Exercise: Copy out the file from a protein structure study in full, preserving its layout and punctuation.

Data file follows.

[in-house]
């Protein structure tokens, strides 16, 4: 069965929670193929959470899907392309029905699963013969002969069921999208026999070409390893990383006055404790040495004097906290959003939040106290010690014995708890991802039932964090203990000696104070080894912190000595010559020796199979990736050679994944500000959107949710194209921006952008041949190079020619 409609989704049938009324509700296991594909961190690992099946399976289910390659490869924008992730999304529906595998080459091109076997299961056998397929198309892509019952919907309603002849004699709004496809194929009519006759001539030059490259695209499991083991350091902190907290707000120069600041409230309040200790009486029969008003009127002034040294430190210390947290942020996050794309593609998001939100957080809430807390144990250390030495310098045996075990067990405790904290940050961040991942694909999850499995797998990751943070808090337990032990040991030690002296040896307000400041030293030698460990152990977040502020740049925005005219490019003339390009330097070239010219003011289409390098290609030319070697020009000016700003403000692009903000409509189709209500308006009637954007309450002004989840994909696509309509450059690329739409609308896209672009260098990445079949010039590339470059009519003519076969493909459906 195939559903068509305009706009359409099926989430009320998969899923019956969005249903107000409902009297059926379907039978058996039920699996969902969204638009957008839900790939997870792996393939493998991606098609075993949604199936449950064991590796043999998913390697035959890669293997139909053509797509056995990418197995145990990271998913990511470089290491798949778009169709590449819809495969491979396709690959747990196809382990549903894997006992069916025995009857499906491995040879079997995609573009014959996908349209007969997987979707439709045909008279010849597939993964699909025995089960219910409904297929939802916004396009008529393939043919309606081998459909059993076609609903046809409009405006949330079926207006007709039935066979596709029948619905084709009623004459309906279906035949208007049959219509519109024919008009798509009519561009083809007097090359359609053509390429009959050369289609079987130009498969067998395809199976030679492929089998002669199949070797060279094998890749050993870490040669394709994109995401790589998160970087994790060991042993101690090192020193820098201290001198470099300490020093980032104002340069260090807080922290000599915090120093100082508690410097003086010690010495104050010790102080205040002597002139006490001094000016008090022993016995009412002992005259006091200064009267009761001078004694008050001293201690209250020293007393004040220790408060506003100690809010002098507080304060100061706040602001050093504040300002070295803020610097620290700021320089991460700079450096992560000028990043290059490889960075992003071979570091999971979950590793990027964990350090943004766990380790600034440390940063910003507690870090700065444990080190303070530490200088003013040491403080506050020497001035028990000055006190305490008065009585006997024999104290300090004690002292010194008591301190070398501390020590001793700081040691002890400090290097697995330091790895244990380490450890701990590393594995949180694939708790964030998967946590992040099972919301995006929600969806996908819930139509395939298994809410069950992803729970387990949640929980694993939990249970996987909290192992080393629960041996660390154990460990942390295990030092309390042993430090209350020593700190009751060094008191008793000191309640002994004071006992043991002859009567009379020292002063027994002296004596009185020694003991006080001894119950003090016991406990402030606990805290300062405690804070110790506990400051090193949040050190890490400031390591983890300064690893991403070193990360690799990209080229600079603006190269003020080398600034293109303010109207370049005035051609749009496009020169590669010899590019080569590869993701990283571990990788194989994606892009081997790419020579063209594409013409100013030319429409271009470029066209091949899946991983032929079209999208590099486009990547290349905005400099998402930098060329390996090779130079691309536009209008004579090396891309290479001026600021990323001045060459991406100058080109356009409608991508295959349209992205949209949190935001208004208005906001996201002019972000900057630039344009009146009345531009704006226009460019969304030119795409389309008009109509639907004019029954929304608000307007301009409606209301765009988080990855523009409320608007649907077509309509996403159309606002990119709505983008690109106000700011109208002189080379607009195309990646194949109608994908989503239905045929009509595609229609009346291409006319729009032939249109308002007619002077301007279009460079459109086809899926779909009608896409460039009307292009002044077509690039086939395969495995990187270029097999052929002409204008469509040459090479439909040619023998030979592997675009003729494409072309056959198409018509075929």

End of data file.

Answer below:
[in-house]
């Protein structure tokens, strides 16, 4: 069965929670193929959470899907392309029905699963013969002969069921999208026999070409390893990383006055404790040495004097906290959003939040106290010690014995708890991802039932964090203990000696104070080894912190000595010559020796199979990736050679994944500000959107949710194209921006952008041949190079020619 409609989704049938009324509700296991594909961190690992099946399976289910390659490869924008992730999304529906595998080459091109076997299961056998397929198309892509019952919907309603002849004699709004496809194929009519006759001539030059490259695209499991083991350091902190907290707000120069600041409230309040200790009486029969008003009127002034040294430190210390947290942020996050794309593609998001939100957080809430807390144990250390030495310098045996075990067990405790904290940050961040991942694909999850499995797998990751943070808090337990032990040991030690002296040896307000400041030293030698460990152990977040502020740049925005005219490019003339390009330097070239010219003011289409390098290609030319070697020009000016700003403000692009903000409509189709209500308006009637954007309450002004989840994909696509309509450059690329739409609308896209672009260098990445079949010039590339470059009519003519076969493909459906 195939559903068509305009706009359409099926989430009320998969899923019956969005249903107000409902009297059926379907039978058996039920699996969902969204638009957008839900790939997870792996393939493998991606098609075993949604199936449950064991590796043999998913390697035959890669293997139909053509797509056995990418197995145990990271998913990511470089290491798949778009169709590449819809495969491979396709690959747990196809382990549903894997006992069916025995009857499906491995040879079997995609573009014959996908349209007969997987979707439709045909008279010849597939993964699909025995089960219910409904297929939802916004396009008529393939043919309606081998459909059993076609609903046809409009405006949330079926207006007709039935066979596709029948619905084709009623004459309906279906035949208007049959219509519109024919008009798509009519561009083809007097090359359609053509390429009959050369289609079987130009498969067998395809199976030679492929089998002669199949070797060279094998890749050993870490040669394709994109995401790589998160970087994790060991042993101690090192020193820098201290001198470099300490020093980032104002340069260090807080922290000599915090120093100082508690410097003086010690010495104050010790102080205040002597002139006490001094000016008090022993016995009412002992005259006091200064009267009761001078004694008050001293201690209250020293007393004040220790408060506003100690809010002098507080304060100061706040602001050093504040300002070295803020610097620290700021320089991460700079450096992560000028990043290059490889960075992003071979570091999971979950590793990027964990350090943004766990380790600034440390940063910003507690870090700065444990080190303070530490200088003013040491403080506050020497001035028990000055006190305490008065009585006997024999104290300090004690002292010194008591301190070398501390020590001793700081040691002890400090290097697995330091790895244990380490450890701990590393594995949180694939708790964030998967946590992040099972919301995006929600969806996908819930139509395939298994809410069950992803729970387990949640929980694993939990249970996987909290192992080393629960041996660390154990460990942390295990030092309390042993430090209350020593700190009751060094008191008793000191309640002994004071006992043991002859009567009379020292002063027994002296004596009185020694003991006080001894119950003090016991406990402030606990805290300062405690804070110790506990400051090193949040050190890490400031390591983890300064690893991403070193990360690799990209080229600079603006190269003020080398600034293109303010109207370049005035051609749009496009020169590669010899590019080569590869993701990283571990990788194989994606892009081997790419020579063209594409013409100013030319429409271009470029066209091949899946991983032929079209999208590099486009990547290349905005400099998402930098060329390996090779130079691309536009209008004579090396891309290479001026600021990323001045060459991406100058080109356009409608991508295959349209992205949209949190935001208004208005906001996201002019972000900057630039344009009146009345531009704006226009460019969304030119795409389309008009109509639907004019029954929304608000307007301009409606209301765009988080990855523009409320608007649907077509309509996403159309606002990119709505983008690109106000700011109208002189080379607009195309990646194949109608994908989503239905045929009509595609229609009346291409006319729009032939249109308002007619002077301007279009460079459109086809899926779909009608896409460039009307292009002044077509690039086939395969495995990187270029097999052929002409204008469509040459090479439909040619023998030979592997675009003729494409072309056959198409018509075929």